As I looked at Scripture and saw the oneness of the church, I began to realize that segregation in churches wasn’t just happenstance. I began to realize, Wow, this is intentional, even if subconscious. According to what I just learned, we were supposed to live and work as one body, but I remember receiving a full theological education, intended to be the preparation for my classmates and me to go out and start churches, and nothing in our ministry education had ever said to us, “Come together.” Nothing in our education said, “Let’s do it differently.” Nothing in our education said, “Let’s create a greater, bigger story for the next generation.”
“It’s hard to love one another well in Christ if you don’t know one another well.”
It bummed me out because I was still very much unseen; my culture was very much disrespected and invisible. I remember going through a homiletics class—not one Black preacher was referenced or regarded in a respectable way, other than as the butt of jokes, joking about our charisma or the emotion that we bring to the pulpit. But Black preaching has an incredible heritage. So, to go through a whole class and not have one example? I was saddened and disrespected.
As well, there was an unintentional yet low-key element influencing me to not even appreciate those who discipled and raised me. One of the unexpected consequences of seminary training the way it is often done at many of our institutions is that we send minority students back to their minority churches with a lack of appreciation for the unique cultures and contributions of those churches, because nothing in my theology classes elevated the voices of those Black leaders who supported me.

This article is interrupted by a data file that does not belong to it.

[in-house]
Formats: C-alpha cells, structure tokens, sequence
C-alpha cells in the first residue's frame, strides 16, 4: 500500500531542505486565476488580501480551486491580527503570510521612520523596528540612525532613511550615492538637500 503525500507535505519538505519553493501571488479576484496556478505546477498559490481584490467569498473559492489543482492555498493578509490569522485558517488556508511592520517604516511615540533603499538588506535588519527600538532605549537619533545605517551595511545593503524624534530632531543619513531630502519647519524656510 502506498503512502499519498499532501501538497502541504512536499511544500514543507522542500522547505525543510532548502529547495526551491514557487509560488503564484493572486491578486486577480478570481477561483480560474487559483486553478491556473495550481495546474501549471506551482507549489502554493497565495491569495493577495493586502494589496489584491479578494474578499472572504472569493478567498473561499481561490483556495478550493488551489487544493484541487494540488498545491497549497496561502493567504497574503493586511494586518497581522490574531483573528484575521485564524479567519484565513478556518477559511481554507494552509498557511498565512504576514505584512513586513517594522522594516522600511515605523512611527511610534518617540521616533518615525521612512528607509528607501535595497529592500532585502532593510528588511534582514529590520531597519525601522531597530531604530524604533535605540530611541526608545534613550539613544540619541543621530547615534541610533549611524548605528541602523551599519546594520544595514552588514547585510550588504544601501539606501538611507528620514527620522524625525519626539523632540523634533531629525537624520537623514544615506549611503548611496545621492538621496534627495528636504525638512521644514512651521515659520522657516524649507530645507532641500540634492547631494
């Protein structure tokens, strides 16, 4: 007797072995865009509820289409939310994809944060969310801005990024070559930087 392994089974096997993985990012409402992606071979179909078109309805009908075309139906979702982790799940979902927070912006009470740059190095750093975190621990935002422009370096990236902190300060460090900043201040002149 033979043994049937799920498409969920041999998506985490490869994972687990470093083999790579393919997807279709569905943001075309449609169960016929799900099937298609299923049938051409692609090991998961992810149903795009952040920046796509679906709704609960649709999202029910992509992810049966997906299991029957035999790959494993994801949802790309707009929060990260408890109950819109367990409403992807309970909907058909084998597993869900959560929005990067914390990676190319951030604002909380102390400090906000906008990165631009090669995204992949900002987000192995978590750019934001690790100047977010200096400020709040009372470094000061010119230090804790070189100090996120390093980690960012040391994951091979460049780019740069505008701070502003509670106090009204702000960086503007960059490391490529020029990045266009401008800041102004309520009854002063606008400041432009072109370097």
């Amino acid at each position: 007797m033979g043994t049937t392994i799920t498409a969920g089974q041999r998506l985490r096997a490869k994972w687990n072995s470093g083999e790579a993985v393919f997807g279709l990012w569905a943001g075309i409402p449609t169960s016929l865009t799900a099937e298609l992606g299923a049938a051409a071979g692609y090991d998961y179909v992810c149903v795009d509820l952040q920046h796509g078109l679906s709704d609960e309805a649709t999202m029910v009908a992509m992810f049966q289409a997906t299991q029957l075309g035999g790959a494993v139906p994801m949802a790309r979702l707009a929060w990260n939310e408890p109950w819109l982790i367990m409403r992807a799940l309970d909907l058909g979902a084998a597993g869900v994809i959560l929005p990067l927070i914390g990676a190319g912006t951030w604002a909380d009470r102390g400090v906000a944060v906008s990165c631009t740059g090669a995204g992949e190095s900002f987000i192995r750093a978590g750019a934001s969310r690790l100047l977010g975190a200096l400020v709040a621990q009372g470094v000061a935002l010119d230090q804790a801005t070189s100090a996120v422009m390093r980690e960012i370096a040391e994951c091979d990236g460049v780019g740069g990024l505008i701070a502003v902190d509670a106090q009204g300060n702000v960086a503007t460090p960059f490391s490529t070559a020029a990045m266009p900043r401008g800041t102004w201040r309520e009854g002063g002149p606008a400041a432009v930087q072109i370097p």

So my burden for multiethnic ministry started in seminary. Then as I began to serve at Lake Avenue, which was a majority white evangelical church and culture, I began to feel there was a huge opportunity for us to see one another better, love one another better and understand one another better. I had no idea at that time of the hostility toward conversation about race and faith, nor did I understand how incentivized we are in American culture to not come together as the church.
To bridge this with the topic of your recent book, you have worked through these significant cultural dynamics and are advocating a solution we all feel like we know: love. How does love shape this mission of bridging social and cultural divides?
Love is the whole ball game. One of the issues with the conversation about racial reconciliation is that we have jumped to the application without a revelation. We try to jump straight to the application of “reconciliation,” but if it is not carried out under the revelation of love, then we are going to destroy one another.
I think that’s what we’re seeing in many cultural conversations around these tough issues. We’re destroying one another. Everyone is coming to the table bringing their fight, but not their fruit. We’re not bringing the fruit of the Spirit to this conversation. We’re bringing our feelings, our opinions, our defensiveness, our anger. We’re showing up, but in all the wrong ways.